As fourth quarter rolls out, the rate of unemployment continues to decline in the Delaware Valley, increasing the steady pressure on talent acquisition. Year over year, the unemployment rate has dropped from 4.8% in 2017 to 4.1%, as reported last week by the Bureau of Labor Statistics.
The year-end countdown has begun with the waning sunlight, leaving companies in a time crunch to find highly skilled technical candidates to fill open positions or risk losing the budgeted allocation.
“It’s hard when you’re trying to resolve the immediate short-term talent shortage to think about the long game, but it is critical to staving off future skill gaps,” says Kay Durkin, founder of Phoenix Partners.
Durkin is not referring to the current skill gap, which reportedly hampers digital transformation at 54% of companies, but of predictions that by 2020, technology industries may be short more than 1.1 million skilled workers globally. Management consulting firm Korn Ferry predicts that number will quadruple by 2030 in its latest in-depth study of the global talent crunch.
“The United States is so far failing to equip the next generation with the new skills that are needed to fill large numbers of high-tech roles,” says Werner Penk, president, Global Technology Market, Korn Ferry. “As with many economies, the onus falls on companies to train workers, and also to encourage governments to rethink education programs to generate the talent pipelines the industry will require.”
The predicted talent shortages would cost the technology industries $449.7 billion in unrealized revenue, according to the Korn Ferry study.
As the demand for highly skilled technology workers skyrockets, Durkin advises her clients to take a hard look at recent research into attracting and retaining technical talent. Getting the competitive edge requires a renewed vision around training and development.
Focus on Training Today to Avoid Shortages Tomorrow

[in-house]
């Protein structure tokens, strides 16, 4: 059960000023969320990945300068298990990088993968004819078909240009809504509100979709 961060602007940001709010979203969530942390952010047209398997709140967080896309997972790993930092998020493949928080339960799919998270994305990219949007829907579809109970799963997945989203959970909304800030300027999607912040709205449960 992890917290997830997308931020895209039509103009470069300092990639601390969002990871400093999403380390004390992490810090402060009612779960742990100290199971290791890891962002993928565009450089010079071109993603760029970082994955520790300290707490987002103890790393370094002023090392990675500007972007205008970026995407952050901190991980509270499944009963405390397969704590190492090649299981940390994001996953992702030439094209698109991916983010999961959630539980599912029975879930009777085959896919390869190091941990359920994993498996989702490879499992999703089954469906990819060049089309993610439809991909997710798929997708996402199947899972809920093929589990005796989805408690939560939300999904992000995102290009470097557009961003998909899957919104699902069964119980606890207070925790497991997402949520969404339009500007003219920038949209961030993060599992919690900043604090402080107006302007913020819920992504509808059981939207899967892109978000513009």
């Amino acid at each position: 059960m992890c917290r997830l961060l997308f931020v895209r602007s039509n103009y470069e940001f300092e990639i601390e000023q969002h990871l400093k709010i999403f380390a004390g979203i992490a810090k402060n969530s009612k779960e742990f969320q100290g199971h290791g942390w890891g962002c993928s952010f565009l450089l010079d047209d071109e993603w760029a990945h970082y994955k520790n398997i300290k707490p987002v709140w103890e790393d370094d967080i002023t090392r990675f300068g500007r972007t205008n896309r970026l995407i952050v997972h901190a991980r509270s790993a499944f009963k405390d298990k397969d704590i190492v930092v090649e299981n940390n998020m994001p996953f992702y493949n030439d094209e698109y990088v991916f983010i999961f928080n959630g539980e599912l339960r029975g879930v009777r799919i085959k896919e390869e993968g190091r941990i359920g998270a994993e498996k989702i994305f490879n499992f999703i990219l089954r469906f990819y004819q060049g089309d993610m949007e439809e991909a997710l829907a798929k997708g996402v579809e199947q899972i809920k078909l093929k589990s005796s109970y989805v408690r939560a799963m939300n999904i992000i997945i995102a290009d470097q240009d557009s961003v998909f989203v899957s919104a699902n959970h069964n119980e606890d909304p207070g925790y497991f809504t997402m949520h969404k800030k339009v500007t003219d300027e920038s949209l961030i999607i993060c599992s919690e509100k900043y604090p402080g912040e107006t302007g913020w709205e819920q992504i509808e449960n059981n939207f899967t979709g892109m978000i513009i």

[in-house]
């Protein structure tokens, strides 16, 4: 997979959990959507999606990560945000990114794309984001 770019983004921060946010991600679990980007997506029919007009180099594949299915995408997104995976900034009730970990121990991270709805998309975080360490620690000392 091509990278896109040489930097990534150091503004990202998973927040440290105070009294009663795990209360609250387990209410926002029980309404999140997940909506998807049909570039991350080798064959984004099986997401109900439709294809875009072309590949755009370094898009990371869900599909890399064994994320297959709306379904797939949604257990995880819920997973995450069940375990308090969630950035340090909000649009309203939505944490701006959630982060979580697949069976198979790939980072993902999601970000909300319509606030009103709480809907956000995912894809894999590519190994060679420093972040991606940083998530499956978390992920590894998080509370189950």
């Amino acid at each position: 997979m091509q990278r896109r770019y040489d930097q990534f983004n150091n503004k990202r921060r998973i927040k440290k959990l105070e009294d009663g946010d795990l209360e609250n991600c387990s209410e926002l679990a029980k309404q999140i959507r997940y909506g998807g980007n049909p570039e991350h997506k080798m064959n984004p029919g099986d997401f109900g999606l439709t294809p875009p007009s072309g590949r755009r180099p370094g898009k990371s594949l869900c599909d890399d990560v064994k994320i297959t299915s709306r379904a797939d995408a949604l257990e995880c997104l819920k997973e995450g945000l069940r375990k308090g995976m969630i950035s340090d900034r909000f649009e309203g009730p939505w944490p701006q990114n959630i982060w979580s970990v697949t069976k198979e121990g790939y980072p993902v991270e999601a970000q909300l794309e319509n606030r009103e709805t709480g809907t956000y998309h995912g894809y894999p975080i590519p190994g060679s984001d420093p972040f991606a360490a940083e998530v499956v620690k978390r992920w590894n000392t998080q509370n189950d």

In the Korn Ferry report, the authors emphasize the need for constant learning—driven by both workers and organizations—far beyond the traditional definition of learning and development.
In another study conducted by Capgemini at the Digital Transformation Institute, over half of the technically talented respondents (55%) said they were willing to move to another organization if they feel their digital skills are stagnating at their current employer. Many of today’s employees are worried that their skills are either already redundant or soon will become so. Overall, 29% of employees believe their skill set is redundant now or will be in the next 1–2 years. At the same time, the study revealed that employees feel organizations’ training programs are not hugely effective and those who want to excel are looking beyond their organizations’ learning and development.
Nearly 60% of technical employees said they were willing to invest their own time and money to keep their skills relevant.
“This all adds up to a two-fold benefit in placing a greater emphasis on company-sponsored skill development. Highly skilled technical candidates view opportunities for enhanced skill development as a major perk. Skill development programs also increase retention, and most importantly, help bridge the future technical skill gaps,” Durkin said.
Focusing on the following four areas will help future-proof your talent acquisition efforts:
- Align leadership on a talent strategy and the unique needs of technical talent
- Create an environment that prioritizes and rewards learning
- Chart a clear career development path to retain technical talent
- Give technical talent the power to implement change
Do you need help filling open positions that require highly-skilled technical candidates? Talk to Phoenix Partners today.